New USB directors host Soy Salute to Service

January 2, 2020 / Categories: Uncategorized

The United Soybean Board’s (USB) new directors, including Minnesota farmers Bill Zurn and Gene Stoel, put high oleic soybean oil to good use this holiday season to thank local firefighters for their service. A newly released video features Soy Salute to Service, where USB teamed up with the National Pork Board to highlight soy benefits with a dinner made exclusively from U.S.-produced ingredients.

“This is a chance for USB’s newly appointed directors to meet with and give back to members of the local community and enjoy some great soy-fed pork cooked in high oleic soybean oil at the same time,” said Mace Thornton, USB vice president of communications and marketing. “This event stands as a testament to the connection between farmers in the field to our communities and the food we eat.”

Engine House No. 2 is known as one of the city’s busiest firehouses. Located in the heart of downtown St. Louis, the almost 3 million people in the area they serve rely on them daily. But on this day, they were served by soybean farmers.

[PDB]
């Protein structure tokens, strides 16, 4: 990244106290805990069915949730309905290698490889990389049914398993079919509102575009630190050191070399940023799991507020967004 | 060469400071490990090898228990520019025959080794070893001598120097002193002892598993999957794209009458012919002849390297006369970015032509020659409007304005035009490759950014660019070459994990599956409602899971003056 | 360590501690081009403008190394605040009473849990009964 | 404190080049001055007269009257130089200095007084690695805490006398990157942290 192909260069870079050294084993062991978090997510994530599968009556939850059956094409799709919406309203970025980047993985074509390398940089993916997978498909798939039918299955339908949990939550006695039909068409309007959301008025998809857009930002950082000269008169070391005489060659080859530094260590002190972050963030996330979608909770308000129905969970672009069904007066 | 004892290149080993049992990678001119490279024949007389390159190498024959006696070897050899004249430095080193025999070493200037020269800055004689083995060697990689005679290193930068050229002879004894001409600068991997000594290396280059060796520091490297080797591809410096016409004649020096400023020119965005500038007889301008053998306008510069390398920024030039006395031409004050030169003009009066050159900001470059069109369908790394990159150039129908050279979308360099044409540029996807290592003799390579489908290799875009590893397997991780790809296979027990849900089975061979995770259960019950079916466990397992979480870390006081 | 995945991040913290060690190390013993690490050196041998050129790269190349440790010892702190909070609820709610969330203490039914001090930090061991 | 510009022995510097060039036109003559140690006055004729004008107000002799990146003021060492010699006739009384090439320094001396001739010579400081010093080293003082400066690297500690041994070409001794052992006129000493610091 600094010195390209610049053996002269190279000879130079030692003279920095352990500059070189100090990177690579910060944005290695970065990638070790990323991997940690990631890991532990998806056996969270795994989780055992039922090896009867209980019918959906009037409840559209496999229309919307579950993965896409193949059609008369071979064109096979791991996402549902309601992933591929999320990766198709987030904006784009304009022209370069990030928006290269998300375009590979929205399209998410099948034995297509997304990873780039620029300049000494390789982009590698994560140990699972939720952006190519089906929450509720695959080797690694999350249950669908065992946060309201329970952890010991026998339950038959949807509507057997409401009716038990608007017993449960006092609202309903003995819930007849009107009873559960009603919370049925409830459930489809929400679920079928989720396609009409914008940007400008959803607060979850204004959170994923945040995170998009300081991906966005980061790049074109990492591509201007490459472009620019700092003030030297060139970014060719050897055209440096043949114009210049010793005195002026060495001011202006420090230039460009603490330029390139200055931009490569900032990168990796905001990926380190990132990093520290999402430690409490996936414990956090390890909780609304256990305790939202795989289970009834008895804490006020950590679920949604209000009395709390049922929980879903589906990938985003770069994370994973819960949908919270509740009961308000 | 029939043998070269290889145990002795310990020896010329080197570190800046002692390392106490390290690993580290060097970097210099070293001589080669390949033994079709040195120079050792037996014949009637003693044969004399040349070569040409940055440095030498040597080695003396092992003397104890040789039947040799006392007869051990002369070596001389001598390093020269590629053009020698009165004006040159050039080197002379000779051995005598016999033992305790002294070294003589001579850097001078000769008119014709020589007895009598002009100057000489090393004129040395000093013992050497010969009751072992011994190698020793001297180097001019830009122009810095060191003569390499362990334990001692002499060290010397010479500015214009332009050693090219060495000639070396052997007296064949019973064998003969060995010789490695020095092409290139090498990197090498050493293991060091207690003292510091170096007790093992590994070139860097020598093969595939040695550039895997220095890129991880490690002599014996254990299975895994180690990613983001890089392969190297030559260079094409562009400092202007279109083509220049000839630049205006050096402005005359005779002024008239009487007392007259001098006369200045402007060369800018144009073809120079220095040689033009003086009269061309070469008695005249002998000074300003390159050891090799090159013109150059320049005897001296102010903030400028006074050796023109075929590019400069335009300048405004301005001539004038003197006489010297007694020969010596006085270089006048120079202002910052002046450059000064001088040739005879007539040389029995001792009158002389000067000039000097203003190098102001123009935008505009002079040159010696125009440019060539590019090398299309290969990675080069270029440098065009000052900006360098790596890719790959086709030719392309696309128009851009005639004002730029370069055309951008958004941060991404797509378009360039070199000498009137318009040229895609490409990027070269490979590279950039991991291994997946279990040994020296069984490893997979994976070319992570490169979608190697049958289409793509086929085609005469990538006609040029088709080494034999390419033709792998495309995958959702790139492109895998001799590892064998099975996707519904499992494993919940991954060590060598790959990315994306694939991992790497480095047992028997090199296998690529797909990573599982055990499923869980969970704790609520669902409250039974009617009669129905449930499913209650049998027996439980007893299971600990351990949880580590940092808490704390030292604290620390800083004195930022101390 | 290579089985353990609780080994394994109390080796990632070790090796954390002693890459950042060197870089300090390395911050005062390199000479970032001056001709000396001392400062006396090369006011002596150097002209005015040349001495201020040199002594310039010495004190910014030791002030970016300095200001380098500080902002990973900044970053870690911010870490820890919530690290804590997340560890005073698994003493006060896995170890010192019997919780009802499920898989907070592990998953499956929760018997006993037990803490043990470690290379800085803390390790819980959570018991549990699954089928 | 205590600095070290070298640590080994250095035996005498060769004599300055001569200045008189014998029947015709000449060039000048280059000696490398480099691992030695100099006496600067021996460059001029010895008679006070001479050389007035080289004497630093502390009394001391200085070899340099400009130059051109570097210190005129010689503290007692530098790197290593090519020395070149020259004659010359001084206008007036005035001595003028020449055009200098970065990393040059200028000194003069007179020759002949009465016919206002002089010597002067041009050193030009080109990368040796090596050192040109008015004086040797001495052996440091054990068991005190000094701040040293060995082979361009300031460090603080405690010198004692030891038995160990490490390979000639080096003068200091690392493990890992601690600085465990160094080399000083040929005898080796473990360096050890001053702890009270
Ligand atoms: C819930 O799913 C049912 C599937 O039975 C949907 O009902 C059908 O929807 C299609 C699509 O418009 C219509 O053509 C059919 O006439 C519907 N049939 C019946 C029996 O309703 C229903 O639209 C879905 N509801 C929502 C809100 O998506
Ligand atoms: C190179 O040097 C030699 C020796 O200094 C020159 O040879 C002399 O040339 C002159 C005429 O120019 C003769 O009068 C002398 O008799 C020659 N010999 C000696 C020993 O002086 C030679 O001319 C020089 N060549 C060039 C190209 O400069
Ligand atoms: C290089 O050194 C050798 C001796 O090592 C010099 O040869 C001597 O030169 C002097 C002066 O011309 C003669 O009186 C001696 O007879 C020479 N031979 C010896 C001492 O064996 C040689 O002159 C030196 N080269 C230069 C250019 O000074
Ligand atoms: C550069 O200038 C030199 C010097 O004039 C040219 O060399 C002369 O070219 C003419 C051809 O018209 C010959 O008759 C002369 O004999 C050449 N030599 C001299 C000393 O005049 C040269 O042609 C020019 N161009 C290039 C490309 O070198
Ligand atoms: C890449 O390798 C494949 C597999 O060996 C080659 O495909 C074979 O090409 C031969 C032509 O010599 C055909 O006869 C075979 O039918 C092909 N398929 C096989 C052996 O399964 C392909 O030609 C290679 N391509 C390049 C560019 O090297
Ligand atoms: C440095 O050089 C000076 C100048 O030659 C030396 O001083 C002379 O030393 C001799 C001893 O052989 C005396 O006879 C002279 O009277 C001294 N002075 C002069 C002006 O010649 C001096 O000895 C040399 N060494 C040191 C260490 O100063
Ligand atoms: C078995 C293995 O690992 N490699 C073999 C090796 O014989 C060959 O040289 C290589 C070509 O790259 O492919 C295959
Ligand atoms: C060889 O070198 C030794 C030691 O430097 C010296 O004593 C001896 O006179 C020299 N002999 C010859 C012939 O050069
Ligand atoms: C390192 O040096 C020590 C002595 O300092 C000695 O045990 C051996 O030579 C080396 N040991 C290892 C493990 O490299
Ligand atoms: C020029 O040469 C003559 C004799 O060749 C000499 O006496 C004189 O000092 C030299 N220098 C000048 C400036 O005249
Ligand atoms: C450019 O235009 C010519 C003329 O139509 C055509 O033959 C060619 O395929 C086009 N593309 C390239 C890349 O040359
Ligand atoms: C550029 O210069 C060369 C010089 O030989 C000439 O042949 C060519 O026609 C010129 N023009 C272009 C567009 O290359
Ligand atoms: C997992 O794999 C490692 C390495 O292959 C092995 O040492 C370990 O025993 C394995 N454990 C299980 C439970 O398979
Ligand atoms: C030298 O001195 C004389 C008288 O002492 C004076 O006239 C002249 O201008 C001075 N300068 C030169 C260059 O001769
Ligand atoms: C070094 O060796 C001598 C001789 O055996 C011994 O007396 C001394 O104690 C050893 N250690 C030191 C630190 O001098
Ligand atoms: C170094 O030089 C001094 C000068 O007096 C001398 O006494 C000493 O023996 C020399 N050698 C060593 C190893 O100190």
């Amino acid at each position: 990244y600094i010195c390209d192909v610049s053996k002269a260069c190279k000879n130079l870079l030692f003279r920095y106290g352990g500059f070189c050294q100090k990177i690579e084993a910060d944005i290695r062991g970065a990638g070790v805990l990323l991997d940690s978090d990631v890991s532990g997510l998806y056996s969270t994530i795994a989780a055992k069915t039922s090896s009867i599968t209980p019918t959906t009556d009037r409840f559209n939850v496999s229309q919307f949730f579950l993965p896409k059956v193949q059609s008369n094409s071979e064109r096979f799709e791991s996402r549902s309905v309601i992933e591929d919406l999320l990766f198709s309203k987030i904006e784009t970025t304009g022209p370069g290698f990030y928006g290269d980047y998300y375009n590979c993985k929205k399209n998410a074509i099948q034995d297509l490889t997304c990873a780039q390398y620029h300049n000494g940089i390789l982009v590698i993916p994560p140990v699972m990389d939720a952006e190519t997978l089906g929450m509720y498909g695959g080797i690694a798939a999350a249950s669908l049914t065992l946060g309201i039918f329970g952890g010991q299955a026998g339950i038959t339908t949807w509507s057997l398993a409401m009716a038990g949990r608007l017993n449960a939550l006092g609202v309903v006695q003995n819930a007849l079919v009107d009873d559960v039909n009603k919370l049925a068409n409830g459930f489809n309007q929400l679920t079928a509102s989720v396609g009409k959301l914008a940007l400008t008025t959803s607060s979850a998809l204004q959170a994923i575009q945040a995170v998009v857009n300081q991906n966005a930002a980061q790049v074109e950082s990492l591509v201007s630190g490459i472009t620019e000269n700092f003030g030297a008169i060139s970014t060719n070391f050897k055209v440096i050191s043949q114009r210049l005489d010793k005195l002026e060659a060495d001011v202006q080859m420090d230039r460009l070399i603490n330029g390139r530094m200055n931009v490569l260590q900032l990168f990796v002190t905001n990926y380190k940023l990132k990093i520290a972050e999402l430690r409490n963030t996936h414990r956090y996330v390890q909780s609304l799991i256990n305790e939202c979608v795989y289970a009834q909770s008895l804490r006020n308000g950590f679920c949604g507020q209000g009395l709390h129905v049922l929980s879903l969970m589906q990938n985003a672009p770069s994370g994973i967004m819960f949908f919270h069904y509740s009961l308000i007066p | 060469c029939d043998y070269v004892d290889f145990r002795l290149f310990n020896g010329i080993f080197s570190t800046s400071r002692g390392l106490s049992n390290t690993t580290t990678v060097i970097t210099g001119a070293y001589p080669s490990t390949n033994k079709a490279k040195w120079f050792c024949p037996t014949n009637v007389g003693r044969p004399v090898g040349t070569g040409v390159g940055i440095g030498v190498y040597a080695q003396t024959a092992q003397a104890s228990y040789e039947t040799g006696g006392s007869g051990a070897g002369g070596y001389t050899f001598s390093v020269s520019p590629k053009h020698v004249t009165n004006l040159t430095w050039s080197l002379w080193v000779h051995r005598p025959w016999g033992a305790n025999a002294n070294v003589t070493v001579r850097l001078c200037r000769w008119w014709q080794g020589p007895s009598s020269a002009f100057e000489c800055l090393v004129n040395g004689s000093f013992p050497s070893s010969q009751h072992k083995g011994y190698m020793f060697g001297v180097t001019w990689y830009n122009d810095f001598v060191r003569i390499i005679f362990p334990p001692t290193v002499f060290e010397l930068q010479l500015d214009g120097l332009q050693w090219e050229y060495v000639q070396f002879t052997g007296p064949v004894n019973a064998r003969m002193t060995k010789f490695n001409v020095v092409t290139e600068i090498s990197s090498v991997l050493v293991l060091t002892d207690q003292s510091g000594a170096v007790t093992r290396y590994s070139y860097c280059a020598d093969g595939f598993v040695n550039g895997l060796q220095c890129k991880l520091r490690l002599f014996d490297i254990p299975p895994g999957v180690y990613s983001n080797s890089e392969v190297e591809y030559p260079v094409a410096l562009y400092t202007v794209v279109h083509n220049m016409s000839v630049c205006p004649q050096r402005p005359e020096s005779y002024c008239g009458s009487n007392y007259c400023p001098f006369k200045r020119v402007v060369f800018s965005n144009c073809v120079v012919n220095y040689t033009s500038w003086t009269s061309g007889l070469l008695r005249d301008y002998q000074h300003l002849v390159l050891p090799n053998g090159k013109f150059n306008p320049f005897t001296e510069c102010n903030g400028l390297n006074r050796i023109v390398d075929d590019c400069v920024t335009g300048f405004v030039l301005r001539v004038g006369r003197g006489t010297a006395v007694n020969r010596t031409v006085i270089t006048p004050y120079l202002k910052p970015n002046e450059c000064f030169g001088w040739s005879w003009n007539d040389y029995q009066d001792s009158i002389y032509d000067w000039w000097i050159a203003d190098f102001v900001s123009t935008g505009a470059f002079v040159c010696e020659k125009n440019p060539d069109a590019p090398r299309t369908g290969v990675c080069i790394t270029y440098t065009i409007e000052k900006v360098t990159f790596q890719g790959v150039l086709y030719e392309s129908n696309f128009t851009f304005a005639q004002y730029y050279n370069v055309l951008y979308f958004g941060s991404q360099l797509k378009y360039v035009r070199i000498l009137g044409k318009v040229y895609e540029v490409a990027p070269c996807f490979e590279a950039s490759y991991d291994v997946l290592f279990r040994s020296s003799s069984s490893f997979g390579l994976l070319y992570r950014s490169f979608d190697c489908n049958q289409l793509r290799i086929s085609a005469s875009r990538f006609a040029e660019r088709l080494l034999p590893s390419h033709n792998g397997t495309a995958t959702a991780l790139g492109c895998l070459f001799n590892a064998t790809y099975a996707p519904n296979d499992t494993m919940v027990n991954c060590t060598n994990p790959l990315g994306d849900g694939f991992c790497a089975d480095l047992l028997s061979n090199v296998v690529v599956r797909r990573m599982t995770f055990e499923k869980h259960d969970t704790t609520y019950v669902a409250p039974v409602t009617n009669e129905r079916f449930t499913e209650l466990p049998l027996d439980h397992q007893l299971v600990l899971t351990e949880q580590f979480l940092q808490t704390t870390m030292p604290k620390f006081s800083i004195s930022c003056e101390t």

“Every farmer I know is involved in their community in one way or another,” said Tony Mellenthin, a new USB farmer-director from Wisconsin. “Many [farmers] serve on boards or are volunteer firefighters and EMS themselves.”

Soybeans provide a valuable benefit to our communities, from affordable and nutritious food to American-made, renewable product options. Beyond being prepared in high oleic soybean oil, the evening’s entrée was U.S. grown and also fed with U.S.-grown feed — creating a wholly domestic, and sustainable, supply chain from production to plate.

“We feed a lot of soybean meal to produce pork in the United States for the U.S. consumer,” said Dan Sprague, a pork producer who serves on the Illinois Pork Board. “We’re highly dependent on the success of soybean producers in the United States to continue to give us the feedstuffs we need to make it all work.”

Because they offer valuable characteristics on top of soy’s traditional benefits, farmers are also paid a premium for growing high oleic soybeans. Contracts to grow high oleic soybeans in 2020 are available now, with several elevators across the Midwest and select areas in Maryland. For more information on high oleic soybean contracts or the many uses of soybean oil, visit soyinnovation.com or unitedsoybean.org.

Follow The Conversation